If the measure succeeds, the tribes would create a marijuana grow operation on the reservation, and open tribal-owned retail shops off of the reservation.
The business arm of the tribe, Warm Springs Ventures, predicts that the tribe could pull in around $26 million in profits if it started growing and selling cannabis.
“I think our tribe needs another kind of revenue,” said Roberta Kirk, who voted in favor of the resolution. “We’re in debt right now and we just need all the help we can get.”
A successful ballot measure would make Warm Springs the first major tribal enterprise to grow marijuana in Oregon.
But not everyone at the polls Thursday supported the move.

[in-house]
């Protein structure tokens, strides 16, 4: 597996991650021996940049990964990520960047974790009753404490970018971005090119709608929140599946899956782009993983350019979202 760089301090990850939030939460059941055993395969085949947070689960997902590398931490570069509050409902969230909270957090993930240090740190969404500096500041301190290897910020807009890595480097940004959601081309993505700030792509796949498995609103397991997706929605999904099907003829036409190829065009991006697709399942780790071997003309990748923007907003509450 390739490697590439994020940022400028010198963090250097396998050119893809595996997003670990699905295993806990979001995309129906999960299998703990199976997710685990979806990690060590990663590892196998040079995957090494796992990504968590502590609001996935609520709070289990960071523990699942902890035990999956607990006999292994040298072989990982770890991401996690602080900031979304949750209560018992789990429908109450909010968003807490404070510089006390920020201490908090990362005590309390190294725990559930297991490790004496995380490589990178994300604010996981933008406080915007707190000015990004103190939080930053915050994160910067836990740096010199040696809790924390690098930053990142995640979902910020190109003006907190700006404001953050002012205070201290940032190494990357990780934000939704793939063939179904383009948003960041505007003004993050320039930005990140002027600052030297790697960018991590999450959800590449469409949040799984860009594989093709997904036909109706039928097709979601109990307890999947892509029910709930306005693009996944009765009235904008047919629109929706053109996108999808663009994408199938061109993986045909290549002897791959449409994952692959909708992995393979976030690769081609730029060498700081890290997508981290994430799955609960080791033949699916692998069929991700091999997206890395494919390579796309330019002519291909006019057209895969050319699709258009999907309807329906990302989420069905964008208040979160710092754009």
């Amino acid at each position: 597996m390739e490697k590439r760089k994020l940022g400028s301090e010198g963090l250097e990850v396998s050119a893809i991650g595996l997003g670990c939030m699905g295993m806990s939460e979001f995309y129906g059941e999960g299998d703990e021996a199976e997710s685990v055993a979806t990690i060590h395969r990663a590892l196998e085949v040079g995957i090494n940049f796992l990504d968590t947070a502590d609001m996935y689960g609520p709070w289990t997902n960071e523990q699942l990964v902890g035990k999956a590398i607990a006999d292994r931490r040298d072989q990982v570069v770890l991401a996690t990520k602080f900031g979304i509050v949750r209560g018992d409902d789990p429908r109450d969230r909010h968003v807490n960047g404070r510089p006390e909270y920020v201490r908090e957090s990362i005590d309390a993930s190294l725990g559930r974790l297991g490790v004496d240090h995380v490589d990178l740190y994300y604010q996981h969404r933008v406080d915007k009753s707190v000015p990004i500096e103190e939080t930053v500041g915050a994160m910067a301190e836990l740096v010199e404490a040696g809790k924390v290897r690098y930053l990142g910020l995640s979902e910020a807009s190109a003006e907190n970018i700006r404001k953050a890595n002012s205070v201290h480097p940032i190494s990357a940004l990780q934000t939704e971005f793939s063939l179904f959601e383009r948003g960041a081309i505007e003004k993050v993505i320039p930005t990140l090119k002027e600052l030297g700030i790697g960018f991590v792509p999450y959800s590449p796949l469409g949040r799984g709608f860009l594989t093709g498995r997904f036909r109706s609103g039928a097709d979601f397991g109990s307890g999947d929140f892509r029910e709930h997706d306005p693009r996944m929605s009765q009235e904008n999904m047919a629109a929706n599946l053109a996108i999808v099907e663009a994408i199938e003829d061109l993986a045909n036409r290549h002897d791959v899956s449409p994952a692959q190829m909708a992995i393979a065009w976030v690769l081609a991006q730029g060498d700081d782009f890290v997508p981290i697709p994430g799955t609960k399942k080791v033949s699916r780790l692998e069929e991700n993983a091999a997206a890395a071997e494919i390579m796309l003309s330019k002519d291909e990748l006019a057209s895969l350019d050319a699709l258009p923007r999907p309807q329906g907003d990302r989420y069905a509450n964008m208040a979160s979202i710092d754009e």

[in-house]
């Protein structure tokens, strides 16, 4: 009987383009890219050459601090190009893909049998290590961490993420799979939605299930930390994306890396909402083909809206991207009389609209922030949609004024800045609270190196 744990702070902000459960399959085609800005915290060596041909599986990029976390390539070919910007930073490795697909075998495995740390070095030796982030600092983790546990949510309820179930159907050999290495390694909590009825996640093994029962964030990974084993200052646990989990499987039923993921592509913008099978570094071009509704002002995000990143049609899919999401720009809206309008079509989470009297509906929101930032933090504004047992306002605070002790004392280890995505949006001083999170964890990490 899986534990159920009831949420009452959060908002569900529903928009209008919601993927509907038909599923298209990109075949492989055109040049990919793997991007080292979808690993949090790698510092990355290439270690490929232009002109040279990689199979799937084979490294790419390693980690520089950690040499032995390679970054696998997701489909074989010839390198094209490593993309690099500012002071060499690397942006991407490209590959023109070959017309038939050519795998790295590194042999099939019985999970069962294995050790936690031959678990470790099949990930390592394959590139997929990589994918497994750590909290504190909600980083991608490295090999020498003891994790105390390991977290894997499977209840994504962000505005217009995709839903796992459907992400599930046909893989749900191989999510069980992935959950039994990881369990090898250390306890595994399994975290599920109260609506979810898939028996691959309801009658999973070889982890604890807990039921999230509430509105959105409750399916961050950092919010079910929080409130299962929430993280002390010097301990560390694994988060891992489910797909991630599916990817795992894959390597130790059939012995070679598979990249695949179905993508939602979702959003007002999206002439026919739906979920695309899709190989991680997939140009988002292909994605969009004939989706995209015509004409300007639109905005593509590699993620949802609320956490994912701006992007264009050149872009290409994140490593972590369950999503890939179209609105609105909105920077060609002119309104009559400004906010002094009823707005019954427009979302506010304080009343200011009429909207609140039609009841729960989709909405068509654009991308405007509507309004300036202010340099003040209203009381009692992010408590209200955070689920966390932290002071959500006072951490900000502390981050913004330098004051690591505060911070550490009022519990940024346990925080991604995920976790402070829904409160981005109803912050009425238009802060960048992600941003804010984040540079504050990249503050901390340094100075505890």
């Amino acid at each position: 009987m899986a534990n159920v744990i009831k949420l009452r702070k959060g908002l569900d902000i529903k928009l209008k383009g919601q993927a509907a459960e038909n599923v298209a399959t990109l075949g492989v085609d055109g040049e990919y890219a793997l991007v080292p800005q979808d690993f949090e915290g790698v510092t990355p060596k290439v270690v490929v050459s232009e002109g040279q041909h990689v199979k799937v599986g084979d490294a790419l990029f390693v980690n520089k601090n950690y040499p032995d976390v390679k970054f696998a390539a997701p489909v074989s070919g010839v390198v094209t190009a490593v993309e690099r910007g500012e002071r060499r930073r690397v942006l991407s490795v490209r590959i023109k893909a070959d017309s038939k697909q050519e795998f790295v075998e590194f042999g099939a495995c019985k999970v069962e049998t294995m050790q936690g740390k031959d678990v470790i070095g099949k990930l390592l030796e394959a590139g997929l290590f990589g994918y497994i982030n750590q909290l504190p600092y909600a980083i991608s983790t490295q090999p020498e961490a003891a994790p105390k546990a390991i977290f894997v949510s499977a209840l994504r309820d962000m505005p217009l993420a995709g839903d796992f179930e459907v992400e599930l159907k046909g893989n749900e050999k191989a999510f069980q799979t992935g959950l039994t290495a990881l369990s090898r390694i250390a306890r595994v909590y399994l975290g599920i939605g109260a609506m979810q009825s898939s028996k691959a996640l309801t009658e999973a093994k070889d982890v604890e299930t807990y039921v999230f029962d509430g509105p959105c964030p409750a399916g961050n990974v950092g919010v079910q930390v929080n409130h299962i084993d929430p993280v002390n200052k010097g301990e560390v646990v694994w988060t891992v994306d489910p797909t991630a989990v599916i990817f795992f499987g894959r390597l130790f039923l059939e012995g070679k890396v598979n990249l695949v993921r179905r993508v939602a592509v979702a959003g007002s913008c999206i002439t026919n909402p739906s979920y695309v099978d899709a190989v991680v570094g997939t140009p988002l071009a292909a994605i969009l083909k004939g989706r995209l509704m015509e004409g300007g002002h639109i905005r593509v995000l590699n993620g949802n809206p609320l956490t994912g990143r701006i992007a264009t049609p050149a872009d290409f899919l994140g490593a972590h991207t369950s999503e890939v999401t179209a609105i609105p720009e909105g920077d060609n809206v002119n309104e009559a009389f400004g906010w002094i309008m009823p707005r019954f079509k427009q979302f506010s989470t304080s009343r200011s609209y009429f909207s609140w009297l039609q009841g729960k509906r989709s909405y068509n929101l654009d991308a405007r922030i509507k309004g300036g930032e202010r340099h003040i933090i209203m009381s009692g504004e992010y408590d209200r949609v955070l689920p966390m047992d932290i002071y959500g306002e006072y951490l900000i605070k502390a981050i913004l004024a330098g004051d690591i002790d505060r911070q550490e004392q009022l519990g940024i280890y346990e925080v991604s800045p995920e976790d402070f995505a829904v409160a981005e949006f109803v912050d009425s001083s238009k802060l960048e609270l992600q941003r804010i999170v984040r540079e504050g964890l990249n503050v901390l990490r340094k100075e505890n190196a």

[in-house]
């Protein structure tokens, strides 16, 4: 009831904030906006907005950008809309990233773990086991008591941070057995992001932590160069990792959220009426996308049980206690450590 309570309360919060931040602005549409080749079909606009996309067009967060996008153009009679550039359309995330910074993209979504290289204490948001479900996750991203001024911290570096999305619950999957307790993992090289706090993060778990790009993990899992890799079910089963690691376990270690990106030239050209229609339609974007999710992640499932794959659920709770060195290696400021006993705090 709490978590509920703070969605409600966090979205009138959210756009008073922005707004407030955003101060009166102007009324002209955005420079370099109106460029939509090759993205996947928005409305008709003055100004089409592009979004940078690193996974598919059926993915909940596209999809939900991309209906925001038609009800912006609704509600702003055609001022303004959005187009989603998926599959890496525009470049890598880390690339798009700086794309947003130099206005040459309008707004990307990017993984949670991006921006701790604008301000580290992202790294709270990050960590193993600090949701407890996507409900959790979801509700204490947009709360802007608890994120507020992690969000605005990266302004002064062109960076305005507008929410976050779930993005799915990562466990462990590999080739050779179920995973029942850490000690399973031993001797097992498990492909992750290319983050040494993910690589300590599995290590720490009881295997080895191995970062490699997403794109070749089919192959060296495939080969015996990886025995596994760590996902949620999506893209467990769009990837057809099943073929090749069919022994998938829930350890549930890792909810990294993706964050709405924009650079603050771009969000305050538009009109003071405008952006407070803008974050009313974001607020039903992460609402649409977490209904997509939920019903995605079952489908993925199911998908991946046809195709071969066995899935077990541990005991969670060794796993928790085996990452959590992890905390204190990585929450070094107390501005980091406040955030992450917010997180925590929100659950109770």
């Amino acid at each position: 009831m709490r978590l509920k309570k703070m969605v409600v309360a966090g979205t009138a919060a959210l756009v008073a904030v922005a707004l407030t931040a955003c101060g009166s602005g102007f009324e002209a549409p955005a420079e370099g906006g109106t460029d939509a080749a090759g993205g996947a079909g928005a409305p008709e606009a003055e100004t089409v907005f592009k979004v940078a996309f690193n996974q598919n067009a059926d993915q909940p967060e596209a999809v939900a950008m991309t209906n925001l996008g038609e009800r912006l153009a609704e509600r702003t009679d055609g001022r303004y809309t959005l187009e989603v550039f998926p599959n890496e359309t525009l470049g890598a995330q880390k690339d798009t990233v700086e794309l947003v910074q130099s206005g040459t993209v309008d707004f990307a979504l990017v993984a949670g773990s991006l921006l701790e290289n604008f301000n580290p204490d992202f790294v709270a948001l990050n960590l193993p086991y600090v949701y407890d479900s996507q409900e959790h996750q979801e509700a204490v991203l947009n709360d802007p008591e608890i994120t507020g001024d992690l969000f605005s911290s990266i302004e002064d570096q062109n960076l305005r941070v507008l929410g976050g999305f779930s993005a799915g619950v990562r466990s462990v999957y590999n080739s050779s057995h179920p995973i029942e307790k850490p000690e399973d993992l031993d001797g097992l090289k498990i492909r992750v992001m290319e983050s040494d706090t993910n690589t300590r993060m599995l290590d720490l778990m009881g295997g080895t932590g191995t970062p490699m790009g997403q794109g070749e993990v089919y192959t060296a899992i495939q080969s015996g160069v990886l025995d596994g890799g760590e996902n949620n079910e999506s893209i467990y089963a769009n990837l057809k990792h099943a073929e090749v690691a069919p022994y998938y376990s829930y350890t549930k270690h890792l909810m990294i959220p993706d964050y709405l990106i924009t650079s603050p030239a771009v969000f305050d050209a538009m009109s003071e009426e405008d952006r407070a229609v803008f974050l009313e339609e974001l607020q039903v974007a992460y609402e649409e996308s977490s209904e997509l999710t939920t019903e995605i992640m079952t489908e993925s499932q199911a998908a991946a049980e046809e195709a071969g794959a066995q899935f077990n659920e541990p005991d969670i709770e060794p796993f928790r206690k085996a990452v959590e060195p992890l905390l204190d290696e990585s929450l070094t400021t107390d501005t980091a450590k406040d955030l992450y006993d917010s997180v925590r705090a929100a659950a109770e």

Tribal member Mona Cochrane said growing marijuana doesn’t align with tribal values.
“In the past, they would call it drug pushers,” she said. “Now, they’re calling it a product. It’s like going against the value and belief system of the traditional and cultural aspects of the community.”
Even if the measure passes, consuming marijuana would remain illegal on reservation lands. Legalization there would require a separate initiative.
OPB reporter Amanda Peacher spoke with All Things Considered host Kate Davidson about the referendum. Listen to the conversation through the attached audio player at the top of this story.